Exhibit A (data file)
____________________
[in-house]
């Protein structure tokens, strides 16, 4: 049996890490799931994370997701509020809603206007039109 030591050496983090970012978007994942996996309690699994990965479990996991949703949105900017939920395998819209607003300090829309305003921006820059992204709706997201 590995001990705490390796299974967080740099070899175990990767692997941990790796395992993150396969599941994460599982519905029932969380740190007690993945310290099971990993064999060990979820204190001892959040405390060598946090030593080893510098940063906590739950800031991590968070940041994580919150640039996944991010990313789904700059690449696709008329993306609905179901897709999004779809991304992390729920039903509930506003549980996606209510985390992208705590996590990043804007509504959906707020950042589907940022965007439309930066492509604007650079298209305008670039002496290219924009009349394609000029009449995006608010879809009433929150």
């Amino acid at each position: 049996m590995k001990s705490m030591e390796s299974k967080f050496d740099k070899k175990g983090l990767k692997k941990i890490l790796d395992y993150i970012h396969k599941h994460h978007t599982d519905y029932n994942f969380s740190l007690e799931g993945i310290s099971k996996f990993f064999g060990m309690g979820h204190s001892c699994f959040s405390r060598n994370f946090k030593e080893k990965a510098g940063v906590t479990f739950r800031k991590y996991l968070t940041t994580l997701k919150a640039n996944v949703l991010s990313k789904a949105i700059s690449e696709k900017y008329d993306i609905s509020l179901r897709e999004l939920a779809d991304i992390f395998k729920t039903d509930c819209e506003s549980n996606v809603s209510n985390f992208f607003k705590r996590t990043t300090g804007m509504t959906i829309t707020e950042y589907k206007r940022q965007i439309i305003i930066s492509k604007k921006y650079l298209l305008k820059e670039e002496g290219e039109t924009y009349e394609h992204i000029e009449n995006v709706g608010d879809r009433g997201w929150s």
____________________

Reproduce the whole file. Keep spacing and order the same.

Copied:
[in-house]
């Protein structure tokens, strides 16, 4: 049996890490799931994370997701509020809603206007039109 030591050496983090970012978007994942996996309690699994990965479990996991949703949105900017939920395998819209607003300090829309305003921006820059992204709706997201 590995001990705490390796299974967080740099070899175990990767692997941990790796395992993150396969599941994460599982519905029932969380740190007690993945310290099971990993064999060990979820204190001892959040405390060598946090030593080893510098940063906590739950800031991590968070940041994580919150640039996944991010990313789904700059690449696709008329993306609905179901897709999004779809991304992390729920039903509930506003549980996606209510985390992208705590996590990043804007509504959906707020950042589907940022965007439309930066492509604007650079298209305008670039002496290219924009009349394609000029009449995006608010879809009433929150």
């Amino acid at each position: 049996m590995k001990s705490m030591e390796s299974k967080f050496d740099k070899k175990g983090l990767k692997k941990i890490l790796d395992y993150i970012h396969k599941h994460h978007t599982d519905y029932n994942f969380s740190l007690e799931g993945i310290s099971k996996f990993f064999g060990m309690g979820h204190s001892c699994f959040s405390r060598n994370f946090k030593e080893k990965a510098g940063v906590t479990f739950r800031k991590y996991l968070t940041t994580l997701k919150a640039n996944v949703l991010s990313k789904a949105i700059s690449e696709k900017y008329d993306i609905s509020l179901r897709e999004l939920a779809d991304i992390f395998k729920t039903d509930c819209e506003s549980n996606v809603s209510n985390f992208f607003k705590r996590t990043t300090g804007m509504t959906i829309t707020e950042y589907k206007r940022q965007i439309i305003i930066s492509k604007k921006y650079l298209l305008k820059e670039e002496g290219e039109t924009y009349e394609h992204i000029e009449n995006v709706g608010d879809r009433g997201w929150s």